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Four Construction Industry Trends We're Watching in 2023

18 Feb 2023 Author: Dennis Howard Read time: 5 min

During a conversation with a contractor recently, I felt a flash of familiarity that I just couldn’t place. Have I heard these concerns before? Weren’t we just excited by future industry growth after the Infrastructure Investment and Jobs Act passed in late 2021 but worried about economic uncertainty? Call it déjà vu if you like, but when I look back to my previous years’ industry outlooks, I couldn’t help but notice how some predictions are not exactly repeating but feel similar in nature.  

As we leave 2022 and enter 2023 here are four things I am watching.  

  1. Interest and equipment price both going the same direction

In the first part of 2022, there was a lot of optimism in the construction industry. Contractors were preparing for the investment of billions of dollars in infrastructure thanks to the Infrastructure Investment and Jobs Act. Housing started to outpace the previous year and projections were looking strong. In March, things started to shift a bit when the Federal Reserve Bank raised its rate for the first time since 2018. And, that increase was the early indicator of what was to come – the Fed raised rates seven more times last year.  

The impact on equipment purchasing was that buyers who financed their purchases were paying more as interest rates continued to climb in step with Fed rate increases. But, because of the strength of the market and prior year supply chain issues, contractors continued to buy, which kept the pressure on the supply chain even when equipment prices increased to keep with inflation. Most of us in the industry have not seen these two market trends collide. In most cases it was a challenge to understand if the price or the interest increase was what impacted the payment more. All you know for sure was in both cases it was more than you had seen in recent years if ever. Contractors leveraged price protection guarantees on the equipment, when possible, to only be impacted by one of these unprecedented head winds. 

In my experience contractors look 6 to 12 months out to help gauge confidence. In bad times, contractors say, “We only have 6 to 12 months ahead of us.” During the good times, they’ll say, “We have at least 6 to 12 months ahead of us.” In the next year, I expect to hear more “we only have” due to the continued changing market.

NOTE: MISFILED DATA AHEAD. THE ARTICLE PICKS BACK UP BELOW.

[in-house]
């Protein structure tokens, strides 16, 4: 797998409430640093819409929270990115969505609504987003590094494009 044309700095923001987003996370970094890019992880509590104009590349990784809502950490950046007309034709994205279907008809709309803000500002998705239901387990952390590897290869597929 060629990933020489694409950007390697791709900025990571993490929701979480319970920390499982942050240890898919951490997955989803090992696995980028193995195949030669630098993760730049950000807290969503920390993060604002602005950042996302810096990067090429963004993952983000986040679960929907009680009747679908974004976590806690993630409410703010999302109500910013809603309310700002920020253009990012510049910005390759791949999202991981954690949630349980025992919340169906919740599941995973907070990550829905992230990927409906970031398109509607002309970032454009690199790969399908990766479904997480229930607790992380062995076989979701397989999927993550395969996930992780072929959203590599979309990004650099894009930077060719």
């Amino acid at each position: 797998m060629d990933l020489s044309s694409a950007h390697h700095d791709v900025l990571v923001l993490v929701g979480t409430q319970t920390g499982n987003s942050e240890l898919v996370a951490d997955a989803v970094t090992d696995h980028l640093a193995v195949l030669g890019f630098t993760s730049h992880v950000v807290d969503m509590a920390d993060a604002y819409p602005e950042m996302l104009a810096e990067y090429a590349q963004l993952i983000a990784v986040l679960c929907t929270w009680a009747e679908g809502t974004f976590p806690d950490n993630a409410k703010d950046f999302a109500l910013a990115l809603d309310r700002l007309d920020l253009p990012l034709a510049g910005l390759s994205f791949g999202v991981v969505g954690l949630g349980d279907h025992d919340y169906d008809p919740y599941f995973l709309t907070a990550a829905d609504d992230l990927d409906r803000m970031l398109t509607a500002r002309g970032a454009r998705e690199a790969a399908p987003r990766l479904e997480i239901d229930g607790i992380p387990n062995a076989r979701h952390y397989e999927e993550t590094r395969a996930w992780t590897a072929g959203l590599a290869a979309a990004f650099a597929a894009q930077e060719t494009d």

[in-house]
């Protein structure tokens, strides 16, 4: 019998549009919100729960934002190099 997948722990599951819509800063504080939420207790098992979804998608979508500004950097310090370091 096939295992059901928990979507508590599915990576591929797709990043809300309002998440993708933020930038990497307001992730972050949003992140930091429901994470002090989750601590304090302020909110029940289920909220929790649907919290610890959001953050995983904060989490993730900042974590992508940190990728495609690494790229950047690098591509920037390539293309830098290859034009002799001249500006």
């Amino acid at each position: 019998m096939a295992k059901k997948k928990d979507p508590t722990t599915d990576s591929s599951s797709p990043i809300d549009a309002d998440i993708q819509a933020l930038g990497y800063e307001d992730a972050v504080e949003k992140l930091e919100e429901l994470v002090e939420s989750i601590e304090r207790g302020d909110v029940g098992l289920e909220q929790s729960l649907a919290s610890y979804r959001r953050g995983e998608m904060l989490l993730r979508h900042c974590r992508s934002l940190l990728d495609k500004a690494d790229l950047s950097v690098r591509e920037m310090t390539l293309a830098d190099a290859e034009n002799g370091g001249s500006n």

That doesn’t mean that, if you didn’t order in 2022, you are out of luck for new equipment this year. We expect that supply will start to catch up to demand and there will be greater availability of new equipment this year, particularly in the second half of the year. More supply will mean more options for buyer. Will price increases and Interest rates change direction for 2023?  

  1. Renting: How will 2022 and 2023 look different

In addition to more new equipment coming online, there will also be newer machines coming into the rental fleet. This gives you more options besides buying new equipment. Last year, there weren’t as many rental options as we have had historically. I predict that those will come back to you in late 2023.

If you are renting today, chances are you are renting an older machine. Those older machines will be phased out and replaced by newer machines. This is the normal process of managing a rental fleet. Due to supply chain issues most, fleets are overdue. Newer technology, newer machines and less downtime -- that’s all-good news for contractors. The not-so-great news is rates are likely to increase. Although, the American Rental Association and I expect to see the rental market continue to grow in 2023 and beyond. With the higher cost or equipment, repair parts, technician wages and interest. Rental rate will likely be increasing.